Dr. Kulick received his undergraduate and medical degrees from the University of Southern California, School of Medicine. He performed his residency in internal medicine at the Harbor-University of California Los Angeles Medical Center and a fellowship in the section of cardiology at the Los Angeles County-University of Southern California Medical Center. He is board certified in Internal Medicine and Cardiology.
Dr. Charles "Pat" Davis, MD, PhD, is a board certified Emergency Medicine doctor who currently practices as a consultant and staff member for hospitals. He has a PhD in Microbiology (UT at Austin), and the MD (Univ. Texas Medical Branch, Galveston). He is a Clinical Professor (retired) in the Division of Emergency Medicine, UT Health Science Center at San Antonio, and has been the Chief of Emergency Medicine at UT Medical Branch and at UTHSCSA with over 250 publications.
Atrial fibrillation can be diagnosed by physical examination, electrocardiogram, Holter monitor, or patient-activated event recorder.
AFib is directed toward controlling underlying causes, slowing the heart rate and/or converting the heart to normal rhythm, and stroke prevention using blood-thinning medications.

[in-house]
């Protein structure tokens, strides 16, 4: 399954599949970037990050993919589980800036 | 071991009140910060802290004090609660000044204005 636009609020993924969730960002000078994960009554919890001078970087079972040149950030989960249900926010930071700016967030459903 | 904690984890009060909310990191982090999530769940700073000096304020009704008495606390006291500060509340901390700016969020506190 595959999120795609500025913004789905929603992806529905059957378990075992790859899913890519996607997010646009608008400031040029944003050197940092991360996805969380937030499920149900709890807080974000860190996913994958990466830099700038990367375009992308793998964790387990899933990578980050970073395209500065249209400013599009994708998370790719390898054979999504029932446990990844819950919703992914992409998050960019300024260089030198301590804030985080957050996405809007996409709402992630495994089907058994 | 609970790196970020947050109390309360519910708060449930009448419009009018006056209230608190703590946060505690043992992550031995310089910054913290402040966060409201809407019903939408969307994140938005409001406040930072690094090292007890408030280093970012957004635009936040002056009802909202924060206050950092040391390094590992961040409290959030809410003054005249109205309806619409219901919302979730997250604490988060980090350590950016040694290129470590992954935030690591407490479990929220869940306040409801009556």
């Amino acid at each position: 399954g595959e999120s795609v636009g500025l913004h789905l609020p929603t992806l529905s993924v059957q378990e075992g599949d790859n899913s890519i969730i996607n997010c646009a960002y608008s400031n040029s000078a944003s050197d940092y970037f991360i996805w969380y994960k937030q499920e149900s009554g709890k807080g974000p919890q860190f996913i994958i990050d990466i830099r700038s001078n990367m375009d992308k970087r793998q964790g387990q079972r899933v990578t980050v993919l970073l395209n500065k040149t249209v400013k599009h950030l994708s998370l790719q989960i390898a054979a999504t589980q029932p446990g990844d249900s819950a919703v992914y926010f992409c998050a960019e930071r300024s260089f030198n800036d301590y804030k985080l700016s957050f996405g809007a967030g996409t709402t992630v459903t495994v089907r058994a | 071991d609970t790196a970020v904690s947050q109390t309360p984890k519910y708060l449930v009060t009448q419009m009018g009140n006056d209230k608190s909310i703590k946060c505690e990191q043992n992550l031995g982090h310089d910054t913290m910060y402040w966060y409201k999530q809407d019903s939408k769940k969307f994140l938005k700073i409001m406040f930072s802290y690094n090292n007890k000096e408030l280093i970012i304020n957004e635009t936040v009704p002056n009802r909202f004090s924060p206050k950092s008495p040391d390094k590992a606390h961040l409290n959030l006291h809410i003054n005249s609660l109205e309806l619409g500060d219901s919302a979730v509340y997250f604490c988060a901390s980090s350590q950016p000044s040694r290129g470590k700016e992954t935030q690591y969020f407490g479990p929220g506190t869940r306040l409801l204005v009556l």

Medications are commonly used in the longer term to control or prevent recurrence of
AFib, but medications may not be effective and may have intolerable side effects.
Electrical cardioversion is successful in over 95% of patients with
AFib, but 75% of patients have a recurrence of AFib within 1 to 2 years.
Some doctors may leave patients in
AFib for the longer term provided the heart rate is under control, blood flow is adequate, and blood is adequately thinned with medications.
Non-medication treatments of atrial fibrillation include pacemakers, AV node ablation, atrial defibrillators, and the Maze procedure.
Pulmonary vein isolation shows promise for the treatment of atrial fibrillation and has a high rate of success; however, longer-term experience is necessary.
What is atrial fibrillation (AFib)?
Atrial fibrillation (AFib) is the most common, abnormal rhythm of the heart.
The heart contracts (beats) and pumps blood with a regular rhythm, for example, at a rate of 60 beats per minute there is a beat every second. The heart may beat faster or slower with a shorter or longer interval between beats, but at any one rate the interval between beats is constant. This regular rhythm occurs as a result of regular electrical discharges (currents) that travel through the heart and cause the muscle of the heart to contract. In
AFib, the electrical discharges are irregular and rapid and, as a result, the heart beats irregularly and, usually, rapidly.
Atrial fibrillation is common; half a million new cases are diagnosed yearly in the U.S., and billions of dollars are spent annually on its diagnosis and treatment.
An irregular heartbeat is an arrhythmia (also called dysrhythmia). Heart rates can also be irregular. A normal heart rate is 50 to 100 beats per minute. Arrhythmias and abnormal heart rates don't necessarily o"...